It has long been apparent that last week’s elections were simply a stopping point for this year’s main event for Sinn Fein. Indeed Noel Whelan on Saturday picked up some of the early media strategy (subs needed) in the result programmes, in which their front men/women were two of the people they hope will rejuvenate their small team of Deputies in the Oireachtas. However, in the meantime, he warns, the Green Party has been digging in. Sinn Fein may find blocking further progress, in Dublin at least.
With no more votes to be got for their candidates North of the Border, their choice of spokespeople for election count programmes through Thursday and Friday owed everything to southern political considerations. Mary Lou McDonald, who is now fronting their endeavour to win a seat in Dublin Central, was their representative on RTÉ’s election coverage. On UTV their spokesman was Pearse Doherty, who would have been unrecognisable to most Northern Ireland viewers but will, because of this exposure, be better known in Donegal where the channel has a relatively large viewership.
“…a lot will also depend on the coverage the party manages to attract in the media. Much of that coverage will be generated by events in Northern Ireland. However, there will also be more scrutiny of its policy proposals for the Republic. Interestingly, Gerry Adams’s ardfheis speech last weekend had a greater focus on southern political issues than in previous years, but most of what he had to say about issues like health and equality was bland and negative.
“Indeed, many interviews which Gerry Adams did over the ardfheis weekend were a tale of two halves. When asked about the Northern Ireland elections, Adams was fluent, informed, specific and competent. However, when the interviewers changed tack and asked him about Sinn Féin’s policy position for the general election down South, Adams was evasive, vague and even incoherent. One exchange between Adams and Bryan Dobson on RTÉ’s Week in Politics was almost comical.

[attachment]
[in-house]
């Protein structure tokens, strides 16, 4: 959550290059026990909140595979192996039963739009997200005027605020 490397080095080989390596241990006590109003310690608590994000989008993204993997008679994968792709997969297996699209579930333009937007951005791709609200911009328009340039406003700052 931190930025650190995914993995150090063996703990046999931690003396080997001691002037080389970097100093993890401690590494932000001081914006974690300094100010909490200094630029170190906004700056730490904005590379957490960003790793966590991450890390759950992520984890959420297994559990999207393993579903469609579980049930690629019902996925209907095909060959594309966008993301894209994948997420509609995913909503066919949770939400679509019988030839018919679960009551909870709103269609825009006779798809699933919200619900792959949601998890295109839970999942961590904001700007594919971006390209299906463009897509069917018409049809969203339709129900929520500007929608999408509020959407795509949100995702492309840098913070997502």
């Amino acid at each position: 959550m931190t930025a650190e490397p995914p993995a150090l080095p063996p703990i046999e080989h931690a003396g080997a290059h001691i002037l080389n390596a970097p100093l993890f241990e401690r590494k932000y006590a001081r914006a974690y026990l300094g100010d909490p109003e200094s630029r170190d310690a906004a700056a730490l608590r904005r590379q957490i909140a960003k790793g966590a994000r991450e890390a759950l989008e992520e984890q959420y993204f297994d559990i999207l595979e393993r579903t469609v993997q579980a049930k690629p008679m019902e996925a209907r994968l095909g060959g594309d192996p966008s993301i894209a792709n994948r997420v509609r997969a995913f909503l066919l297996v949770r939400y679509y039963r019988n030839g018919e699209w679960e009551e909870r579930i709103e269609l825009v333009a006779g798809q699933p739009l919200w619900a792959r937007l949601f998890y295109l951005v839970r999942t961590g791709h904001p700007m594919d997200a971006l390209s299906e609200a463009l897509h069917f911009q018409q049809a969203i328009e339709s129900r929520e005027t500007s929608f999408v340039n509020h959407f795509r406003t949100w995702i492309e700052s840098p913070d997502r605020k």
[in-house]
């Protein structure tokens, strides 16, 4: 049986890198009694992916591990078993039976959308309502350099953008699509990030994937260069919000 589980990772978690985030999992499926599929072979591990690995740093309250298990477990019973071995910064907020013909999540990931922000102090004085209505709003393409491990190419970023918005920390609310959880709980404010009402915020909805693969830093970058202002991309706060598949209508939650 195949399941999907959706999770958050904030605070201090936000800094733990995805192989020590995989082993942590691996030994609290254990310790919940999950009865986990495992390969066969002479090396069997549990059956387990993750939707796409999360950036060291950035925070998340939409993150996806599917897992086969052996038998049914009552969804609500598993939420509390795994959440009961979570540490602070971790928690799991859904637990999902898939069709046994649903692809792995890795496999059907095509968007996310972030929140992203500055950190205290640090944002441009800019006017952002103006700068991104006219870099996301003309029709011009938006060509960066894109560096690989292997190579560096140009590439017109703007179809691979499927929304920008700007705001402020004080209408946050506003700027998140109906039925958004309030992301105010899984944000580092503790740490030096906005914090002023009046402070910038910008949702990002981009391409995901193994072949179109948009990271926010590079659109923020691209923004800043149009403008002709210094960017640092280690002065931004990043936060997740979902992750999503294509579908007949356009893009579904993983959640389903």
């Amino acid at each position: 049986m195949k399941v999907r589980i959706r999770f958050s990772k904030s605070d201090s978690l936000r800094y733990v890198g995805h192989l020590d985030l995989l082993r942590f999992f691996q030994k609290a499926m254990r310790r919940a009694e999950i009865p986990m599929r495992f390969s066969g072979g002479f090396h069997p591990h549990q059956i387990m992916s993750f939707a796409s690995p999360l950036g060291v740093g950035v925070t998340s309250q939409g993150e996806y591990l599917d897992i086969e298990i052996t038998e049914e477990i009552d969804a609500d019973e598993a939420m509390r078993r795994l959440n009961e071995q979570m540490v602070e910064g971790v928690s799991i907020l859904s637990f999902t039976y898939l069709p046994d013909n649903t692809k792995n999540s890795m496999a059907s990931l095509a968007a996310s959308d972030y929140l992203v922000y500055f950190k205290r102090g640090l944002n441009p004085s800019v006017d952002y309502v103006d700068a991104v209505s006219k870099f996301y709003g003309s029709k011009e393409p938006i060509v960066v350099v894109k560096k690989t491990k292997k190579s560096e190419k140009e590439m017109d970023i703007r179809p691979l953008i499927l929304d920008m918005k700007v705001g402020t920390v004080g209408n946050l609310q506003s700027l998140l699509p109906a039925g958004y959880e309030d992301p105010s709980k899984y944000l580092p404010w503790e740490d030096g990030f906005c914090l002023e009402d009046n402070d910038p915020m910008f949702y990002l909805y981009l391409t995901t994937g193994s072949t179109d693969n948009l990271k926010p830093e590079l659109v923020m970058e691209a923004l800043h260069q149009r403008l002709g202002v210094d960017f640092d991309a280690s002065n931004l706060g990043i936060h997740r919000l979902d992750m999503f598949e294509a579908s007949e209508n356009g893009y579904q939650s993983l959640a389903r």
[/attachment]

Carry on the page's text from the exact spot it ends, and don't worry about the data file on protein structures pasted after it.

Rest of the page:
He believes the party faces another hill to climb to get out of the minor position it is currently in:
There is no reason to believe that the party will necessarily get an additional bounce here now for finally signing up to policing and even for re-establishment of a powersharing executive if that happens before May. Sinn Féin’s strong performance in Wednesday’s Assembly elections and the poor vote for dissident candidates standing on platforms opposing support for policing will leave many in the Republic wondering why it took SF so long to cross the policing Rubicon.
Although SF support has topped out in the polls, it still sits several percentage points above its vote share in the 2002 Dáil election. They should hold all their current seats, although the intensity of the competition in Kerry North, Dublin South Central and even Dublin South West means that this is not a foregone conclusion.
There are also half a dozen constituencies where the party is well-positioned to challenge for new Dáil seats – the two Donegal constituencies, four constituencies in Dublin. The party also has outside chances in Wexford, Waterford and even in the new Meath West three-seater.
There is, however, another dynamic developing which could also operate against a dramatic rise in support for SF and that is the rise of the Green Party. A surge for the Greens is the one clearly discernible shift in the electorate during this “phoney war” stage of election campaign. SF fishes in the same pool for some of the younger and/or anti-establishment votes and a Green surge narrows the space for Sinn Féin growth.